Javier Mascherano - Guilty as Charged?

Posted by Red number seven on March 31, 2008, 12:29:23 AM

Liverpool and Argentina’s 23 year old centre midfielder stands accused;

Accused by some of his own side’s supporters of naivety.

Accused by the bandwagon-jumping lynch mob in the English mass media of, variously, cynical ignorance, verbal incontinence and slack-jawed stupidity.

Accused by referee Steve Bennett of dissent and refusal to leave the field of play.

Accused by the Football Association of Improper conduct because of this, and now facing an extension of, we’re told, two games to the automatic one match ban served in today’s Merseyside derby victory.

It is difficult in the midst of a sanctimonious feeding frenzy to maintain some perspective; perhaps the facts would help. Javier Mascherano was sent off for two yellow cards. The first was for a moderately bad challenge, similar to the one Paul Scholes wasn’t booked for early in the same game and arguably not a lot worse than several of the fouls Rio Ferdinand committed and was unpunished for. Certainly not in the same league as the high, studs up leg-breaker that Ashley Cole perpetrated which started all of this.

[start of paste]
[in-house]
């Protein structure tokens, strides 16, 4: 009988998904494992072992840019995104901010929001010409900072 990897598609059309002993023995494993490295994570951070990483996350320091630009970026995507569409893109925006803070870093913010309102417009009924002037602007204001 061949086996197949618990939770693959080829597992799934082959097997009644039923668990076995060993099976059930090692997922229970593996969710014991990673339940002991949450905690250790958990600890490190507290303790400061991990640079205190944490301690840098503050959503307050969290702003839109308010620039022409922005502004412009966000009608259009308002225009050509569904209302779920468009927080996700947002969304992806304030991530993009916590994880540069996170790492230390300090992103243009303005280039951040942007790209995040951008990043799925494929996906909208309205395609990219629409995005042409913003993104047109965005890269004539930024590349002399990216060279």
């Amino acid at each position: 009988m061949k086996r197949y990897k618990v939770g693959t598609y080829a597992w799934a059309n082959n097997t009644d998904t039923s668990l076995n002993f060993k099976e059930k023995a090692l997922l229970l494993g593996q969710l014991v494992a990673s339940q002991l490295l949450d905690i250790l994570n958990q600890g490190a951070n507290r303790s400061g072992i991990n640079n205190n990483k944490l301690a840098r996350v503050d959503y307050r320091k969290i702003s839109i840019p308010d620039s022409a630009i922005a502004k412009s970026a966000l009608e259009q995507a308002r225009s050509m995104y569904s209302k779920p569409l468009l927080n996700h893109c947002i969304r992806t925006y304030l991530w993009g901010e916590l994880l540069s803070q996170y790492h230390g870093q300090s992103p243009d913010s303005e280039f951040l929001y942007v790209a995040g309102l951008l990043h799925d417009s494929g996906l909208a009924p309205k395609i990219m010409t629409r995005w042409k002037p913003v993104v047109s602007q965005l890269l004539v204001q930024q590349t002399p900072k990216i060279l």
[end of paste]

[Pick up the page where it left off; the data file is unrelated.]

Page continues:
In other words, it was a reasonable booking.

Later in the half Fernando Torres (victim of the aforementioned ‘treatment’ administered by Rio Ferdinand) decided enough was enough and had the temerity to ask Mr. Bennett why he was failing in his duty of care to, as Mr. Ferdinand’s manager put it so succinctly just two weeks and one agenda earlier, ‘protect skilful players.’ He asked him. He didn’t run over to him waving his fists. He didn’t push his nose in his face. He didn’t appear to swear, rant or even dissent in a prolonged way. He merely and understandably got fed up with the robust approach and requested and explanation as to why there had been no yellow card.